We were staying at the Happy Trails cabin in Mazama with a group of friends for the weekend to celebrate Maura’s and my 5 year wedding anniversary. Maura, being 34 weeks pregnant, wasn’t up for much, so she invited a gaggle of our friends along who were, as an anniversary present for me! While she remained at the cabin with Latigo, enjoying a peaceful day of reading and relaxation Marie, Kelly, Cary and I headed up the 12 miles of dusty and washboarded forest roads to the Goat Peak Lookout trailhead. From the valley floor the peak looked entirely snow free and the 80 degree heat of the day had us hoping that a nice breeze up top would keep us cool.
Goat Peak Lookout sits atop the 7,001 foot Goat Peak. The first lookout on the mountain was constructed in 1923 and, if you look closely once you get to the location of the current lookout, you can see rusty nails and other metal bits from the original structure strewn across the rocky summit. The current lookout has been in service since 1950, a Forest Ranger used to call this lookout home during the summer, prime fire season in the valley. Most recently, “Lightning Bill” Austin manned the lookout for 19 years. But this year (2014) the Goat Peak Lookout won’t be in service and Bill has been moved to the Leecher Lookout in Twisp.
To hike to the lookout, follow the only trail from the 5,600ft elevation trailhead. Our impression that the peak was free of snow was misguided because this trail heads up the south face of the mountain which remains in the shadows for most of the day. We encountered continuous snow beginning at 6,200 ft. The sections of the trail that had melted out were covered in Glacier Lilies.
One of the best parts about this trail is the high elevation of the trailhead gives you panoramic views straight from the car. As we gazed up at the snow higher up I was a little nervous about how deep it would get but figured the scenery we were already blessed with would make turning around early not too big of a deal.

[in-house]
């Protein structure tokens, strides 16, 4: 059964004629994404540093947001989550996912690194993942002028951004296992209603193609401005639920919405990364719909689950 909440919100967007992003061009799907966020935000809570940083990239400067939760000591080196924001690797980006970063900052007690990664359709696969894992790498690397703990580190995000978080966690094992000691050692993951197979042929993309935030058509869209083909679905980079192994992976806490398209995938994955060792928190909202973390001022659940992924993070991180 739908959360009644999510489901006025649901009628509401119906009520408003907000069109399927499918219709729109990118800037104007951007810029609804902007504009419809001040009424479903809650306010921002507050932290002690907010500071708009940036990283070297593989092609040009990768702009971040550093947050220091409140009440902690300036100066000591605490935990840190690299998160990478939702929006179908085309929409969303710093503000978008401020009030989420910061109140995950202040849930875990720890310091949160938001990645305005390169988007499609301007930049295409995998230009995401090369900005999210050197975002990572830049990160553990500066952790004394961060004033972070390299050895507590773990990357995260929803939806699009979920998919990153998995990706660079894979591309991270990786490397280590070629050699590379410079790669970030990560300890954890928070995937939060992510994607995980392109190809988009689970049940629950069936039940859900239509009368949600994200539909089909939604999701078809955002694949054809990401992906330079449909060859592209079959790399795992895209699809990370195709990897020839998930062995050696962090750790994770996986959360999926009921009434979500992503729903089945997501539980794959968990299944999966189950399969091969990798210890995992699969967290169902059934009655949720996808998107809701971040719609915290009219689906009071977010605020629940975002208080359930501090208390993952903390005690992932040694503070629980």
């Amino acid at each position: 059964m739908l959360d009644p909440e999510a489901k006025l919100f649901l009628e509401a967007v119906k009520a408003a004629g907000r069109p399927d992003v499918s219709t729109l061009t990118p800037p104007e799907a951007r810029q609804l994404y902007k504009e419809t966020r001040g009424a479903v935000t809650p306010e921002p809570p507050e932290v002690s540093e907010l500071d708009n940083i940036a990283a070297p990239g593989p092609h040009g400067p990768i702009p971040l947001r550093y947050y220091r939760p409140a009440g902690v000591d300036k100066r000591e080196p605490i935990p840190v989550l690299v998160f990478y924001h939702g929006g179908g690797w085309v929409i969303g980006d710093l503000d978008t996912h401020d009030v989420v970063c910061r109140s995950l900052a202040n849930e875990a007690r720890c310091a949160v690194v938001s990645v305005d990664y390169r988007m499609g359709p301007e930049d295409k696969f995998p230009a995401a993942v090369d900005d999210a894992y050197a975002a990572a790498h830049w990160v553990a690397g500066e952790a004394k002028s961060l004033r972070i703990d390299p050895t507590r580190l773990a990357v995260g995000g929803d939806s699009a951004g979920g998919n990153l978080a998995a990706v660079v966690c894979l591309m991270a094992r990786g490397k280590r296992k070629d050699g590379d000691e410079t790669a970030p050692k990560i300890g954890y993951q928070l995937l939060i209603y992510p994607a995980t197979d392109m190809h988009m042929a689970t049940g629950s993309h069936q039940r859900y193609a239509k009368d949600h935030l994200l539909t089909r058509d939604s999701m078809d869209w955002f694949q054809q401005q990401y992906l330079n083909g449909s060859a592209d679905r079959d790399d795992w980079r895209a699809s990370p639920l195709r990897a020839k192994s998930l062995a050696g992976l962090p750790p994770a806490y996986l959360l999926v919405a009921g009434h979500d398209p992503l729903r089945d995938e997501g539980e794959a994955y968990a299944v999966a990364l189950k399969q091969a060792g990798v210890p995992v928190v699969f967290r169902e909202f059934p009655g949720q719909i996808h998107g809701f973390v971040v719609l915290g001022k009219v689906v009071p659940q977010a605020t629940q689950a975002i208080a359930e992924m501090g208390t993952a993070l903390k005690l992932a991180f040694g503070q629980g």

About a half mile in you enter a beautiful open meadow with 360 views into the North Cascades and the Pasayten Wilderness. From here the trail begins to steepen.
With the steeper trail we soon found ourselves post-holing through about 2 feet of snow. In the shadows you could manage a few steps on top of a supportable crust. We were all wearing low top hiking shoes or tennis shoes which meant a lot of snow found its way into our shoes and socks. The trail was difficult to follow but using the GaiaGPS app on my phone we were able to navigate straight up the snow and avoid the switchbacks.
After a strenuous climb up the steep, snow-covered south face of the mountain we arrived at an open knoll with beautiful views to the nearby mountains and a floral bouquet at our feet.
From this knoll at 6,850 feet you’re also able to feast your eyes on the final destination perched on the summit. After the steep climb it might appear to be quite far away but if you keep walking you’ll find yourself there in no time.
We followed the rocky ridge to the lookout and had to maneuver around a few more snow-covered patches. All the while we enjoyed the beautiful views all around us as we gently climbed higher up the slopes.
At 2.5 miles you reach the lookout. It was well stocked with firewood when we arrived but was all locked up. We also noticed a nearby circle of white rocks which we imagined was used to signal to a helicopter where to drop supplies.
Goat Peak Lookout is a really fun hike. It’s fairly steep, but short and the views you’re rewarded with are amazing. Next time you’re in Mazam or Winthrop I would definitely recommend doing this hike.
Note that due to snow we were able to go straight up the hillside. Once the snow is melted be sure to practice Leave No Trace ethics and keep to the trail to prevent erosion and unneeded impact on the fragile meadows.